common mental health disorder' such as anxiety disorder are receiving treatment for it.
Whether you're ready to speak to someone, you feel like you don't need treatment, or you just aren't ready, we've explored all of the options for coping with anxiety, to help you manage your thoughts and feelings when they start taking over.
Whilst it's natural for us to feel anxious in response to a stressful or dangerous situation - its natural occurrence is known as the â€˜fight or flight' response which occurs due to the release of a hormone called adrenaline - sometimes the feelings and thoughts we have don't match up with the situation at hand.
If these thoughts and feelings are starting to interfere with a person's normal day to day functioning, this is when they develop an anxiety disorder. There are various types of anxiety disorder, the main ones being:
People with an anxiety disorder experience anxiety symptoms without the presence of danger, or at a level that is disproportionate to the situation they are in.
Anxiety symptoms include:
Feeling worried, tense or fearful for no obvious reason
A sense of dread
Loss of appetite
Low sex drive
Muscle tension or tightness
Trembling or shaking
Irregular, fast or thumping heartbeat
Chest pain or a tight throat
Stomach or digestive problems
If you're looking for ways to deal with your anxiety, there are a number of techniques and treatment options available that can definitely help you manage your symptoms so that they have much less impact on your day to day life.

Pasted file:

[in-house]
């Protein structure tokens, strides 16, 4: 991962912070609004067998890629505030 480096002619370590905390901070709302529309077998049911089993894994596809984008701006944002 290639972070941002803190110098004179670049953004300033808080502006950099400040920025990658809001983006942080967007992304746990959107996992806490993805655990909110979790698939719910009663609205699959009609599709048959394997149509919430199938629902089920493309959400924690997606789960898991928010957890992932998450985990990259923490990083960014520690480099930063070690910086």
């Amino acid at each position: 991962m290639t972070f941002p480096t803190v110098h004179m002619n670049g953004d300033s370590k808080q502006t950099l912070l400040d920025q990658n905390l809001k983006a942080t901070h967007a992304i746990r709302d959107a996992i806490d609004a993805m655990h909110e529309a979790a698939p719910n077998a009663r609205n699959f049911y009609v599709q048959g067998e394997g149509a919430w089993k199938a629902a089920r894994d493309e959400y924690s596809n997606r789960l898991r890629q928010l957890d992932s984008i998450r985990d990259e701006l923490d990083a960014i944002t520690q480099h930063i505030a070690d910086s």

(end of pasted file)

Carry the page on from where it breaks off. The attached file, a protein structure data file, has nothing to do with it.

There are two main options a doctor can offer you for helping to reduce anxiety, both in the present moment and the long-term. It is definitely worth visting your GP to discuss your symptoms further and come up with a plan that suits you.
CBT is one of the best long-term strategies you can use to manage your anxiety symptoms yourself. It is based on the concept of looking at your current thought processes and behaviours, and looking for ways to change them, to help manage your anxiety.
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This form of therapy - which can be done in person, online or over the phone - takes place over six to eight sessions. A therapist (or online-taught techniques) will help you learn different coping skills for different situations, to help you respond in a healthy, more constructive manner to potentially stressful situations or triggers.
Some activities, like self-help groups, have been found to benefit people experiencing anxiety. Groups like this can also help you to feel less alone in experiencing this condition.
Talking through the causes and triggers of your anxiety with others may help you find new ways of managing your feelings and symptoms.
Counselling is another form of talking therapy available if you would prefer to talk to somebody on a one to one basis.
Some antidepressant medications, mainly those in the selective serotonin uptake inhibitor (SSRI) group, can be used to help treat anxiety.
They work by affecting the levels of certain chemicals in your brain which are thought to be involved in causing anxiety. A doctor will talk you through your symptoms, triggers and causes of your anxiety to see if medication is the right treatment for you.
Before you're prescribed anything, a doctor will talk you through the potential side effects of anxiety medication, what to expect and how long you'll need to take it for.